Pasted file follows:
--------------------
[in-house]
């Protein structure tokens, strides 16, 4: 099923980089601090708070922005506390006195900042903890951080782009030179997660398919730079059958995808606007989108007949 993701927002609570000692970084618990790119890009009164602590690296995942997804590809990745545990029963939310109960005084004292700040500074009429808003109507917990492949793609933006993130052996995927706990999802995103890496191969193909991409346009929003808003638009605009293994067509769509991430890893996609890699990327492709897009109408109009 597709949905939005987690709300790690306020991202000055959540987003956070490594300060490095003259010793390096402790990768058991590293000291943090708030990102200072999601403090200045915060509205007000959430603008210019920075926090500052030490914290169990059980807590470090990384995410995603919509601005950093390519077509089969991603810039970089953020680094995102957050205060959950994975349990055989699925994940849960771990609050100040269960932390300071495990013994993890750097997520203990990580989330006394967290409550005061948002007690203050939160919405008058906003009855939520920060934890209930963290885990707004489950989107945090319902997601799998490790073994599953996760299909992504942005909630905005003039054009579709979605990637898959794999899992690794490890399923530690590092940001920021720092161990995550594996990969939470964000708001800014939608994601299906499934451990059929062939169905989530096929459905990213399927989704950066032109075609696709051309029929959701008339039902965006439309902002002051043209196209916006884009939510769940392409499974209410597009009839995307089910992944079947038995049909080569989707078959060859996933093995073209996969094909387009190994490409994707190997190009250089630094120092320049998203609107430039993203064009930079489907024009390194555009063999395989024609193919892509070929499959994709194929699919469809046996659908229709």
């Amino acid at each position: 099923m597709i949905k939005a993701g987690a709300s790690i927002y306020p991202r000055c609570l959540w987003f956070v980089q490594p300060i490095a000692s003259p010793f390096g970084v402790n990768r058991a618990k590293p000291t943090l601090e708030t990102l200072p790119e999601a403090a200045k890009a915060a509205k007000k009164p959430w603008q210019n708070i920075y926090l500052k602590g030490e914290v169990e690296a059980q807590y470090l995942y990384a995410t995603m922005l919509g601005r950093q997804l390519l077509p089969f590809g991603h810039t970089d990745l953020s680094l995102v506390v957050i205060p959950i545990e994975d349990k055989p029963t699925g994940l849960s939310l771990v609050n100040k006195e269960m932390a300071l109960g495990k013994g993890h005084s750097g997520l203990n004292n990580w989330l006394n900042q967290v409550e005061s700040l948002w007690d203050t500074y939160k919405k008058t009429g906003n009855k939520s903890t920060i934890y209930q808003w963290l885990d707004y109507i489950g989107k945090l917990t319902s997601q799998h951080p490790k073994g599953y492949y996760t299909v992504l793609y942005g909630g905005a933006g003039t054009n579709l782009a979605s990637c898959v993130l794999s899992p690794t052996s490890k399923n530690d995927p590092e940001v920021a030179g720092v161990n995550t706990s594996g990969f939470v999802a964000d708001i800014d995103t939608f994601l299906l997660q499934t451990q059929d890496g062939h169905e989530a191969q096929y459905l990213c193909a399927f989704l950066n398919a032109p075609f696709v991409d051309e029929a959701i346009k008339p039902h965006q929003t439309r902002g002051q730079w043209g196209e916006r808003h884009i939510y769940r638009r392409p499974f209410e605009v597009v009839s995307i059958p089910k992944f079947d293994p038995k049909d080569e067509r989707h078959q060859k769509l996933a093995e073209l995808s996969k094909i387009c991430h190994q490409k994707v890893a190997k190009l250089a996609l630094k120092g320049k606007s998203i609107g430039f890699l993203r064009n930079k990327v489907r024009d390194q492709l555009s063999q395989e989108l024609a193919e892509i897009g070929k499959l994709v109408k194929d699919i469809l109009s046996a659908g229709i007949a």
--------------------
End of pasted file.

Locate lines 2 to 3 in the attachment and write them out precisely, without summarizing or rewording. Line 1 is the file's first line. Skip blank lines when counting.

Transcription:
């Protein structure tokens, strides 16, 4: 099923980089601090708070922005506390006195900042903890951080782009030179997660398919730079059958995808606007989108007949 993701927002609570000692970084618990790119890009009164602590690296995942997804590809990745545990029963939310109960005084004292700040500074009429808003109507917990492949793609933006993130052996995927706990999802995103890496191969193909991409346009929003808003638009605009293994067509769509991430890893996609890699990327492709897009109408109009 597709949905939005987690709300790690306020991202000055959540987003956070490594300060490095003259010793390096402790990768058991590293000291943090708030990102200072999601403090200045915060509205007000959430603008210019920075926090500052030490914290169990059980807590470090990384995410995603919509601005950093390519077509089969991603810039970089953020680094995102957050205060959950994975349990055989699925994940849960771990609050100040269960932390300071495990013994993890750097997520203990990580989330006394967290409550005061948002007690203050939160919405008058906003009855939520920060934890209930963290885990707004489950989107945090319902997601799998490790073994599953996760299909992504942005909630905005003039054009579709979605990637898959794999899992690794490890399923530690590092940001920021720092161990995550594996990969939470964000708001800014939608994601299906499934451990059929062939169905989530096929459905990213399927989704950066032109075609696709051309029929959701008339039902965006439309902002002051043209196209916006884009939510769940392409499974209410597009009839995307089910992944079947038995049909080569989707078959060859996933093995073209996969094909387009190994490409994707190997190009250089630094120092320049998203609107430039993203064009930079489907024009390194555009063999395989024609193919892509070929499959994709194929699919469809046996659908229709």
């Amino acid at each position: 099923m597709i949905k939005a993701g987690a709300s790690i927002y306020p991202r000055c609570l959540w987003f956070v980089q490594p300060i490095a000692s003259p010793f390096g970084v402790n990768r058991a618990k590293p000291t943090l601090e708030t990102l200072p790119e999601a403090a200045k890009a915060a509205k007000k009164p959430w603008q210019n708070i920075y926090l500052k602590g030490e914290v169990e690296a059980q807590y470090l995942y990384a995410t995603m922005l919509g601005r950093q997804l390519l077509p089969f590809g991603h810039t970089d990745l953020s680094l995102v506390v957050i205060p959950i545990e994975d349990k055989p029963t699925g994940l849960s939310l771990v609050n100040k006195e269960m932390a300071l109960g495990k013994g993890h005084s750097g997520l203990n004292n990580w989330l006394n900042q967290v409550e005061s700040l948002w007690d203050t500074y939160k919405k008058t009429g906003n009855k939520s903890t920060i934890y209930q808003w963290l885990d707004y109507i489950g989107k945090l917990t319902s997601q799998h951080p490790k073994g599953y492949y996760t299909v992504l793609y942005g909630g905005a933006g003039t054009n579709l782009a979605s990637c898959v993130l794999s899992p690794t052996s490890k399923n530690d995927p590092e940001v920021a030179g720092v161990n995550t706990s594996g990969f939470v999802a964000d708001i800014d995103t939608f994601l299906l997660q499934t451990q059929d890496g062939h169905e989530a191969q096929y459905l990213c193909a399927f989704l950066n398919a032109p075609f696709v991409d051309e029929a959701i346009k008339p039902h965006q929003t439309r902002g002051q730079w043209g196209e916006r808003h884009i939510y769940r638009r392409p499974f209410e605009v597009v009839s995307i059958p089910k992944f079947d293994p038995k049909d080569e067509r989707h078959q060859k769509l996933a093995e073209l995808s996969k094909i387009c991430h190994q490409k994707v890893a190997k190009l250089a996609l630094k120092g320049k606007s998203i609107g430039f890699l993203r064009n930079k990327v489907r024009d390194q492709l555009s063999q395989e989108l024609a193919e892509i897009g070929k499959l994709v109408k194929d699919i469809l109009s046996a659908g229709i007949a």